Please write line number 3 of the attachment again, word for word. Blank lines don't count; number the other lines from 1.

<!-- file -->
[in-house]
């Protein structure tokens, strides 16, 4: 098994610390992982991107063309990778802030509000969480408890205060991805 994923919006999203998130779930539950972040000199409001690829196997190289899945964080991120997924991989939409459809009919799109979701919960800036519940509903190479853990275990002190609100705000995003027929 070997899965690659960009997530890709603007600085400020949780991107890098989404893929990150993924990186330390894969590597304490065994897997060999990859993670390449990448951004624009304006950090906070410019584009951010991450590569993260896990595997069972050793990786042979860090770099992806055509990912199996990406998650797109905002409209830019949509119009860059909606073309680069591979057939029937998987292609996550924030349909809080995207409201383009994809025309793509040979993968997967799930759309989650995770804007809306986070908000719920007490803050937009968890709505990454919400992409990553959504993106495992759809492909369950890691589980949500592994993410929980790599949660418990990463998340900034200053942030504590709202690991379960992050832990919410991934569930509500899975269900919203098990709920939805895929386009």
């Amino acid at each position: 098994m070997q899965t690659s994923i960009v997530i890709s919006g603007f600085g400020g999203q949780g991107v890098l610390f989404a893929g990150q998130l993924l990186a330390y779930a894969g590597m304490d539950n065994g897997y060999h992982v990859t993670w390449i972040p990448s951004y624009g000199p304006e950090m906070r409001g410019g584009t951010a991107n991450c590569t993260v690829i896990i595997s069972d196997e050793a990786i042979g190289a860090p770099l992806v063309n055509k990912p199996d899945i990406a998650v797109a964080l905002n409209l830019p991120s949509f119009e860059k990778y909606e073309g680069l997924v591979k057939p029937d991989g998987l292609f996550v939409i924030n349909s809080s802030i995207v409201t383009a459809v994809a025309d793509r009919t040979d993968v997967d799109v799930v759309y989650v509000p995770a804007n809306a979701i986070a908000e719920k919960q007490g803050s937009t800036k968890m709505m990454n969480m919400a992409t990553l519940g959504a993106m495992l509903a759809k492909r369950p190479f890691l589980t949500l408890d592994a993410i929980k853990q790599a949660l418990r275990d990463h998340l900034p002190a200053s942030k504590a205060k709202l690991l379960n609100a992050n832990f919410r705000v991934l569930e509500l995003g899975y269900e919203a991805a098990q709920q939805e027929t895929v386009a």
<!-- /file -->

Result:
């Amino acid at each position: 098994m070997q899965t690659s994923i960009v997530i890709s919006g603007f600085g400020g999203q949780g991107v890098l610390f989404a893929g990150q998130l993924l990186a330390y779930a894969g590597m304490d539950n065994g897997y060999h992982v990859t993670w390449i972040p990448s951004y624009g000199p304006e950090m906070r409001g410019g584009t951010a991107n991450c590569t993260v690829i896990i595997s069972d196997e050793a990786i042979g190289a860090p770099l992806v063309n055509k990912p199996d899945i990406a998650v797109a964080l905002n409209l830019p991120s949509f119009e860059k990778y909606e073309g680069l997924v591979k057939p029937d991989g998987l292609f996550v939409i924030n349909s809080s802030i995207v409201t383009a459809v994809a025309d793509r009919t040979d993968v997967d799109v799930v759309y989650v509000p995770a804007n809306a979701i986070a908000e719920k919960q007490g803050s937009t800036k968890m709505m990454n969480m919400a992409t990553l519940g959504a993106m495992l509903a759809k492909r369950p190479f890691l589980t949500l408890d592994a993410i929980k853990q790599a949660l418990r275990d990463h998340l900034p002190a200053s942030k504590a205060k709202l690991l379960n609100a992050n832990f919410r705000v991934l569930e509500l995003g899975y269900e919203a991805a098990q709920q939805e027929t895929v386009a």